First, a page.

America was once an emerging market

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Mar 17, 2020

Imagine a country where the vast majority of the population lives in rural areas, more than half go hungry, just 10% have attended high school, and the average lifespan is 45 years.

Countries such as Malawi and Somalia may come to mind, but that country is the United States of America, in the mid-1800s to early 1900s. Less than two centuries later, the US is virtually unrecognizable. How did the United States climb out of poverty and become the world’s wealthiest nation?

In our research studying the economic trajectory of countries over the past several centuries, we discovered that America’s rags-to-riches story actually followed the same predictable path as other now-prosperous countries—namely, it fostered a culture of innovation. And not just any type of innovation: market-creating innovation.

Market-creating innovations transform complex and expensive products into simple and affordable ones, enabling more people to benefit from them. In contrast with other types of innovation, the markets they create unleash a domino effect of sustainable economic development, lifting thousands, if not millions, out of poverty in the process.

Throughout the 19th century and into the 20th market-creating innovation in America was pervasive. In 1851, for instance, Isaac M. Singer introduced his highly efficient illustrious sewing machine, which made sewing simple and affordable. The machine reduced the amount of time it took for the average person to sew a piece of clothing from one day to one hour, and freed up hours upon hours for hard-working women who were no longer tethered to their needle and thread. A clothing industry was born thereafter, and it resulted in vibrant economic activity. When Singer died, his company had directly created tens of thousands of jobs, and enabled millions in related industries.

Decades later, Kodak’s George Eastman figured out a way to make photography—which had formerly been available exclusively to the wealthy—simple and affordable. His Brownie camera sold for just one dollar ($27 in today’s dollars), and enabled millions of Americans and people around the world to enjoy photography. As a result, Eastman directly created more than 120,000 jobs and the subsequent markets his innovation enabled created thousands of others. 

Perhaps most illustrative of the impact market-creating innovation has on an economy is Henry Ford’s Model T. In the early 1900s cars weren’t affordable to the vast majority of Americans, so Henry Ford created his simple, albeit less luxurious, Model T. In prioritizing affordability and simplicity (other cars during that time required a certain level of expertise to be driven), the car transformed nonconsumers into consumers. And just like that, a new market was created.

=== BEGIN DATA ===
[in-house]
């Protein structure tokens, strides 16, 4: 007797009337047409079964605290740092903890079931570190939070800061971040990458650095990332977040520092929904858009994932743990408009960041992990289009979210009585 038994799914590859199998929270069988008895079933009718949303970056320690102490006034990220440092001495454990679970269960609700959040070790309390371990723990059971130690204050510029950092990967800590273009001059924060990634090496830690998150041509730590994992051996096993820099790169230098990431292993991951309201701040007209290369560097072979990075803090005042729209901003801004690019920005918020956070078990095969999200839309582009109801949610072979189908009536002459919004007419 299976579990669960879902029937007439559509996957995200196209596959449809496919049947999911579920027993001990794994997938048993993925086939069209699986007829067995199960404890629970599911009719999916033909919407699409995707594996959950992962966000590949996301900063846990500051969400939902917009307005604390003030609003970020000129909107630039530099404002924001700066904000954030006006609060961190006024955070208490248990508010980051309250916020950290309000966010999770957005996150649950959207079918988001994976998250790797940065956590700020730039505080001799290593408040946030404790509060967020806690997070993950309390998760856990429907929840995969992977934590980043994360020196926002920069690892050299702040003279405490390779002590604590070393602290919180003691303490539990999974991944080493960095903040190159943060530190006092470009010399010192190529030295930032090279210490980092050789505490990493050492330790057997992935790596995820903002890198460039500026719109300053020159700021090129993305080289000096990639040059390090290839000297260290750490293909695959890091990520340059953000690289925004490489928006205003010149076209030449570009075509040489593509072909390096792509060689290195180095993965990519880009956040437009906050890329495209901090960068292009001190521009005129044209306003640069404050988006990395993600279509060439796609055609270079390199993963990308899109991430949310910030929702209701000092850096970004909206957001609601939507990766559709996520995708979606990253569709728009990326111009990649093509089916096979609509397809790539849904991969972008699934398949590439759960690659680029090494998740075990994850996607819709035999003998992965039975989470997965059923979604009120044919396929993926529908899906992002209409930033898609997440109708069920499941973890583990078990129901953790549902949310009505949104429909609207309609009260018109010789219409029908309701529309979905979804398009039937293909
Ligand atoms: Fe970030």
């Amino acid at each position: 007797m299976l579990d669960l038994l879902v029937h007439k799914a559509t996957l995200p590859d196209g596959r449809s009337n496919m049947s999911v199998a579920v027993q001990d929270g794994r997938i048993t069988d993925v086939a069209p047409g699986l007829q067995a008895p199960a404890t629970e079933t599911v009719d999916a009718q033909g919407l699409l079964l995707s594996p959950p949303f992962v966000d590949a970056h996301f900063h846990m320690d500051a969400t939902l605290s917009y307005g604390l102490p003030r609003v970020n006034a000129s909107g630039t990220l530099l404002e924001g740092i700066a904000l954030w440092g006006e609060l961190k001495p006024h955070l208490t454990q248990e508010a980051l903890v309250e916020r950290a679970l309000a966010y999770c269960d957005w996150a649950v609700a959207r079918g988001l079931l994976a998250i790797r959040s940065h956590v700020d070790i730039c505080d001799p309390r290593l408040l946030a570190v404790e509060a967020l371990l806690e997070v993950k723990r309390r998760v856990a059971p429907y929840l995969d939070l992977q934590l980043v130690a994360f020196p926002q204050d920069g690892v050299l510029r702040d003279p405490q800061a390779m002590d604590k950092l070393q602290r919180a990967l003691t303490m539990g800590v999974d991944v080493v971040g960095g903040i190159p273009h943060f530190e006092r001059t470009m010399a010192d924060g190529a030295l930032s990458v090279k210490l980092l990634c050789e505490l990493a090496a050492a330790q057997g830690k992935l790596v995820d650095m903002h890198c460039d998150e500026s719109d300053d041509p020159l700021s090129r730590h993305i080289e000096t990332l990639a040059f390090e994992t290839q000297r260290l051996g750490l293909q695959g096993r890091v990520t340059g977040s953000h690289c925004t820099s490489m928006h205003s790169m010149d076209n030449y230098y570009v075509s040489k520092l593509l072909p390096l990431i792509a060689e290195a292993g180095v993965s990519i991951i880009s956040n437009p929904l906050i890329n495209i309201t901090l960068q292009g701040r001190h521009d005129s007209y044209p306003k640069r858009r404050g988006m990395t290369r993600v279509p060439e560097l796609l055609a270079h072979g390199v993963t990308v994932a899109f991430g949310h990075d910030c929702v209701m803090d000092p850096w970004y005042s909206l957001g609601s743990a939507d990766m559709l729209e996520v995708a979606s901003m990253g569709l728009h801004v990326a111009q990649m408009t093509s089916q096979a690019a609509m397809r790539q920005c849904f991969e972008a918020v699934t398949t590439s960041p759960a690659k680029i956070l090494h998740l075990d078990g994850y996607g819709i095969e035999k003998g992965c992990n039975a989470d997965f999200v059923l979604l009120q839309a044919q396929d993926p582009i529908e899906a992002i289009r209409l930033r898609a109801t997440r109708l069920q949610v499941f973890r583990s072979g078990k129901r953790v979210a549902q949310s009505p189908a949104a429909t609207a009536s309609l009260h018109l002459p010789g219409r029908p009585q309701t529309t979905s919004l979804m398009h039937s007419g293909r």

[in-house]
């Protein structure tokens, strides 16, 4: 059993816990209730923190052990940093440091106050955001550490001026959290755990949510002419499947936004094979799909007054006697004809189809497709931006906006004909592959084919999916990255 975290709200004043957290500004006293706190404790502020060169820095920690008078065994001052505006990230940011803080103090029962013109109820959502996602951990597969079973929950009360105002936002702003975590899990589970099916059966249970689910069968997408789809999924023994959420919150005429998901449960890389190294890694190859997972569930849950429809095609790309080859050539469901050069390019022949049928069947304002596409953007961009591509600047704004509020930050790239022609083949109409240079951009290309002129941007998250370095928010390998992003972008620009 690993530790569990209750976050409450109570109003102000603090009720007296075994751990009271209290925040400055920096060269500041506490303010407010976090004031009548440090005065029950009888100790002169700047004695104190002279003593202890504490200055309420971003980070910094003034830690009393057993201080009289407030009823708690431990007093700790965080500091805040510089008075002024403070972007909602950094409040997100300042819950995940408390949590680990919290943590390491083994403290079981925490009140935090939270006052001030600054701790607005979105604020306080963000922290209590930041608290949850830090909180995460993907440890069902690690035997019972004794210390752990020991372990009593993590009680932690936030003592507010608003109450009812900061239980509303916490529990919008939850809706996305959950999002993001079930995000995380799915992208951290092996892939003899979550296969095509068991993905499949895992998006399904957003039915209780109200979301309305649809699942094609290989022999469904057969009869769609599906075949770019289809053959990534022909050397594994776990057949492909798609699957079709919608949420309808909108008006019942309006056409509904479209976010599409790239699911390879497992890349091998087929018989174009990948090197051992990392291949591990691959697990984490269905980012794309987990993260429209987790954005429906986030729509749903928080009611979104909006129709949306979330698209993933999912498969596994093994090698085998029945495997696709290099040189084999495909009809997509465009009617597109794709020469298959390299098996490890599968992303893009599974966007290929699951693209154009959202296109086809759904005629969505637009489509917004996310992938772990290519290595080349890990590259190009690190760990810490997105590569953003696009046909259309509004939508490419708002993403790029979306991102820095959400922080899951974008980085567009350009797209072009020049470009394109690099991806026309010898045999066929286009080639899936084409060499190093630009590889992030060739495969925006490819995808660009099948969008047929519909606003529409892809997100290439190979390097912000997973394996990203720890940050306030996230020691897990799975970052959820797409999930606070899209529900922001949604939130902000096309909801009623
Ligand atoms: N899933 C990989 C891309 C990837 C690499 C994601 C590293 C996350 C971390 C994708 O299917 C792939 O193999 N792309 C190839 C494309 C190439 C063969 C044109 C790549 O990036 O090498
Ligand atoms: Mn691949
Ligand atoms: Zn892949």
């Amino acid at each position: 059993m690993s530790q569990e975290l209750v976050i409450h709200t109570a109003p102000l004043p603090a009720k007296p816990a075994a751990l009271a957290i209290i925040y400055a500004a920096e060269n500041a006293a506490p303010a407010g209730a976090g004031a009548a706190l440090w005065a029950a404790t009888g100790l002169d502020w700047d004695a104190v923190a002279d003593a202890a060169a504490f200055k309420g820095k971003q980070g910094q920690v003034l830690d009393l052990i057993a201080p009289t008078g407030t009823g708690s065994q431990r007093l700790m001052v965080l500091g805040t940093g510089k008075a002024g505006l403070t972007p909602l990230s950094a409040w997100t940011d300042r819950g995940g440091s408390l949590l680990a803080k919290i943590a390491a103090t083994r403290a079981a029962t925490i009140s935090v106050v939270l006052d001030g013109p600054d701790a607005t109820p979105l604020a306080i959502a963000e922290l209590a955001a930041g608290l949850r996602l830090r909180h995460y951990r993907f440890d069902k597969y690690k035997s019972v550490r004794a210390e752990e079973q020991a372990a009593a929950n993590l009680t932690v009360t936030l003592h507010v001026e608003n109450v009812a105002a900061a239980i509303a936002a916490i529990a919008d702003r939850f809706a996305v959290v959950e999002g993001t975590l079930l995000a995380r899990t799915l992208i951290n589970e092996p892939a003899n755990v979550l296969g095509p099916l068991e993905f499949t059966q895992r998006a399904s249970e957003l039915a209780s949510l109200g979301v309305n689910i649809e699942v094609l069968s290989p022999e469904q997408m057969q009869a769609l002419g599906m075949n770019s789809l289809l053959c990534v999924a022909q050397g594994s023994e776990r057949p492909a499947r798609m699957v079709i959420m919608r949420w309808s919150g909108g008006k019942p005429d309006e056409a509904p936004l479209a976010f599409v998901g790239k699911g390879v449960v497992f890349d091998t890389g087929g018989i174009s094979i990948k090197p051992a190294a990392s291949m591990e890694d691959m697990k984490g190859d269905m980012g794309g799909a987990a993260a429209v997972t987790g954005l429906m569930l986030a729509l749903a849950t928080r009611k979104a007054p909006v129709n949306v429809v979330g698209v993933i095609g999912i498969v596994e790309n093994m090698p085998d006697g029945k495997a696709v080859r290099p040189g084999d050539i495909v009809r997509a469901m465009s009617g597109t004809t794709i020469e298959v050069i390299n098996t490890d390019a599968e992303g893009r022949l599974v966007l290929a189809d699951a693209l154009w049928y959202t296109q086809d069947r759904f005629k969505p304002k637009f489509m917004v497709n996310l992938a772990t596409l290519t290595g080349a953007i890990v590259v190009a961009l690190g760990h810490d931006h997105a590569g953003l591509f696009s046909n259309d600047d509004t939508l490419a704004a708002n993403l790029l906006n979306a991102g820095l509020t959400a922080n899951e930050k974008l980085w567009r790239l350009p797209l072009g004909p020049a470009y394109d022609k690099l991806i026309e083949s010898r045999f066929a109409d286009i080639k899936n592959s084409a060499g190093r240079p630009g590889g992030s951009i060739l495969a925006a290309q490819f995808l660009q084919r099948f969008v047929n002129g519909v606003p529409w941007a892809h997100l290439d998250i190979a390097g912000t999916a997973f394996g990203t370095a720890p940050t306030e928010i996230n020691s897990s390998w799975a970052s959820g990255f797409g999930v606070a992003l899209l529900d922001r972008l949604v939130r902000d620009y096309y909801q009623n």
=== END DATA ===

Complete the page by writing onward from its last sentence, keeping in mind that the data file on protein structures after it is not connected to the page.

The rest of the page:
Apart from the tens of thousands of jobs Ford created in his organization, the market he created spurred significant investment in American infrastructure by providing a tax base to support construction of roads. Eventually, as more people gained access to convenient transportation, investments in other things, such as restaurants, schools, and suburbs skyrocketed. America was one step closer to transforming its economy to the economic powerhouse we know today. This example, like countless others, speaks to the impact market-creating innovations have on a country’s development.

Unfortunately, innovation is often perceived as something that can only happen after a country has developed. This line of thinking is at the root of an ineffective development system that funnels billions of dollars into poor countries in an attempt to help them “develop.” Much of this funding goes toward conventional development projects such as building schools and water wells, improving public administration bureaucracy, or building institutions. Some of these efforts may pay off in the short run; communities gain access to clean water (at least until the wells break down) and more children attend school. But they don’t create the lasting change poor countries need in order to sustainably prosper. A better path to development would be to go the way of America, South Korea, Japan, and countless others that have become prosperous, thanks to the pioneering efforts of market-creating innovators.

With a radical shift in the conventional approach to innovation and development, today’s impoverished countries can also become gleaming examples of opportunity and prosperity.

Efosa Ojomo is a senior research fellow at the Christensen Institute, and co-author of The Prosperity Paradox: How Innovation Can Lift Nations Out of Poverty. Efosa researches, writes, and speaks about ways in which innovation can transform organizations and create inclusive prosperity for many in emerging markets.